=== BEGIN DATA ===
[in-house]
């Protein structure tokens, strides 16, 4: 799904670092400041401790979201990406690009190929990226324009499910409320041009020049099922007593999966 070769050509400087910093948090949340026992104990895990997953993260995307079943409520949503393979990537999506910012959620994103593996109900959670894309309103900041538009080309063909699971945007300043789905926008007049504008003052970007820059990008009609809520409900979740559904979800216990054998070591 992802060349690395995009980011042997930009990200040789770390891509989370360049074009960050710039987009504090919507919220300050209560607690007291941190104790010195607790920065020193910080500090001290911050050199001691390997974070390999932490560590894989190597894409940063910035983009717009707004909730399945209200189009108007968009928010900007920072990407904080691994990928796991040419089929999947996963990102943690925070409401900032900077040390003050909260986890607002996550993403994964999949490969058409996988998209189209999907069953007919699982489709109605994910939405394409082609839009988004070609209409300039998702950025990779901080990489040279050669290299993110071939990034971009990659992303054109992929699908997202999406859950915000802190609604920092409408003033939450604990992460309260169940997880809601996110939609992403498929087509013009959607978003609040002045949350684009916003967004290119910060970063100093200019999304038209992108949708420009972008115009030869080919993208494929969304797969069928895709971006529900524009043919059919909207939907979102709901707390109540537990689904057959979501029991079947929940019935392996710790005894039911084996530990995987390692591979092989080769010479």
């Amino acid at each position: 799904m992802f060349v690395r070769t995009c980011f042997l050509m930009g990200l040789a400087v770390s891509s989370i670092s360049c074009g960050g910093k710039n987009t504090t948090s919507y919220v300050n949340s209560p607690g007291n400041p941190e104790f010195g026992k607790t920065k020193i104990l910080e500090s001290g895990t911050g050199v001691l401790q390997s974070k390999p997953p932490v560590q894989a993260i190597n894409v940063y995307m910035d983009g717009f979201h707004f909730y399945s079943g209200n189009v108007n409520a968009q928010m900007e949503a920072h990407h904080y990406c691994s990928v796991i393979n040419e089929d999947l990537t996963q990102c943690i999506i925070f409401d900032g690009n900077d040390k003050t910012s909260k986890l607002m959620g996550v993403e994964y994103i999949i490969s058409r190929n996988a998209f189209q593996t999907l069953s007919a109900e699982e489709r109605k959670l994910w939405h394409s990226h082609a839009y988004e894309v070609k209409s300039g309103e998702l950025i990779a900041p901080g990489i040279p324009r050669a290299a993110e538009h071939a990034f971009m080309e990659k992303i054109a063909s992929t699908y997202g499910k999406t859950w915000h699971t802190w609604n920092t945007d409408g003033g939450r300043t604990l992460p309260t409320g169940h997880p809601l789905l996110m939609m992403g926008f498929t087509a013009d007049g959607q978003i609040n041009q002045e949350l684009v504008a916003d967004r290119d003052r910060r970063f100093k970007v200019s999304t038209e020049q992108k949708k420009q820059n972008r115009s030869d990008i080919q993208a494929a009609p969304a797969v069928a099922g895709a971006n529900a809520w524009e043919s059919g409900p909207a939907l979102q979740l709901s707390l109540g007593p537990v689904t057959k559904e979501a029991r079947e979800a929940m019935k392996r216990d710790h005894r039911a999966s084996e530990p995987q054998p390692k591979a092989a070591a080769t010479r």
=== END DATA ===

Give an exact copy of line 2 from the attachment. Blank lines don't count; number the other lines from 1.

């Protein structure tokens, strides 16, 4: 799904670092400041401790979201990406690009190929990226324009499910409320041009020049099922007593999966 070769050509400087910093948090949340026992104990895990997953993260995307079943409520949503393979990537999506910012959620994103593996109900959670894309309103900041538009080309063909699971945007300043789905926008007049504008003052970007820059990008009609809520409900979740559904979800216990054998070591 992802060349690395995009980011042997930009990200040789770390891509989370360049074009960050710039987009504090919507919220300050209560607690007291941190104790010195607790920065020193910080500090001290911050050199001691390997974070390999932490560590894989190597894409940063910035983009717009707004909730399945209200189009108007968009928010900007920072990407904080691994990928796991040419089929999947996963990102943690925070409401900032900077040390003050909260986890607002996550993403994964999949490969058409996988998209189209999907069953007919699982489709109605994910939405394409082609839009988004070609209409300039998702950025990779901080990489040279050669290299993110071939990034971009990659992303054109992929699908997202999406859950915000802190609604920092409408003033939450604990992460309260169940997880809601996110939609992403498929087509013009959607978003609040002045949350684009916003967004290119910060970063100093200019999304038209992108949708420009972008115009030869080919993208494929969304797969069928895709971006529900524009043919059919909207939907979102709901707390109540537990689904057959979501029991079947929940019935392996710790005894039911084996530990995987390692591979092989080769010479």